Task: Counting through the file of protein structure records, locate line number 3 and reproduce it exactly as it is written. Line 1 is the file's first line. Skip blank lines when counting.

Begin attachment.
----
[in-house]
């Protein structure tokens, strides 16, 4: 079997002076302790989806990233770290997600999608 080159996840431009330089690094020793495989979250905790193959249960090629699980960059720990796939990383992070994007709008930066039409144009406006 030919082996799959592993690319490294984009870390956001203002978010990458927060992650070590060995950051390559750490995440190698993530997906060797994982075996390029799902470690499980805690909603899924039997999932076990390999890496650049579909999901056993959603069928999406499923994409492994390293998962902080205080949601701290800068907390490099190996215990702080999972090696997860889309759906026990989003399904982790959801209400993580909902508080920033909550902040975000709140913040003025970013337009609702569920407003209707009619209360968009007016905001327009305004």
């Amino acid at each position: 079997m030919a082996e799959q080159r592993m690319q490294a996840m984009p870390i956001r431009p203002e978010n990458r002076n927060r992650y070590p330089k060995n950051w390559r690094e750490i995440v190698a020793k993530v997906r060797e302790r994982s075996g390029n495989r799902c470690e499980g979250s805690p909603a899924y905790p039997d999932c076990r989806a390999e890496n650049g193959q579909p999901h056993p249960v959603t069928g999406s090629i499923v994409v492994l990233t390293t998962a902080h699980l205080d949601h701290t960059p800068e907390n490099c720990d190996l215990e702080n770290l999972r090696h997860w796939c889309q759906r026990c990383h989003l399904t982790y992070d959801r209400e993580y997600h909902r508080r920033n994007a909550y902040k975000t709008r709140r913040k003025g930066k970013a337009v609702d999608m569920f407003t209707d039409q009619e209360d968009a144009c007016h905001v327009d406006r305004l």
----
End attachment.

């Amino acid at each position: 079997m030919a082996e799959q080159r592993m690319q490294a996840m984009p870390i956001r431009p203002e978010n990458r002076n927060r992650y070590p330089k060995n950051w390559r690094e750490i995440v190698a020793k993530v997906r060797e302790r994982s075996g390029n495989r799902c470690e499980g979250s805690p909603a899924y905790p039997d999932c076990r989806a390999e890496n650049g193959q579909p999901h056993p249960v959603t069928g999406s090629i499923v994409v492994l990233t390293t998962a902080h699980l205080d949601h701290t960059p800068e907390n490099c720990d190996l215990e702080n770290l999972r090696h997860w796939c889309q759906r026990c990383h989003l399904t982790y992070d959801r209400e993580y997600h909902r508080r920033n994007a909550y902040k975000t709008r709140r913040k003025g930066k970013a337009v609702d999608m569920f407003t209707d039409q009619e209360d968009a144009c007016h905001v327009d406006r305004l």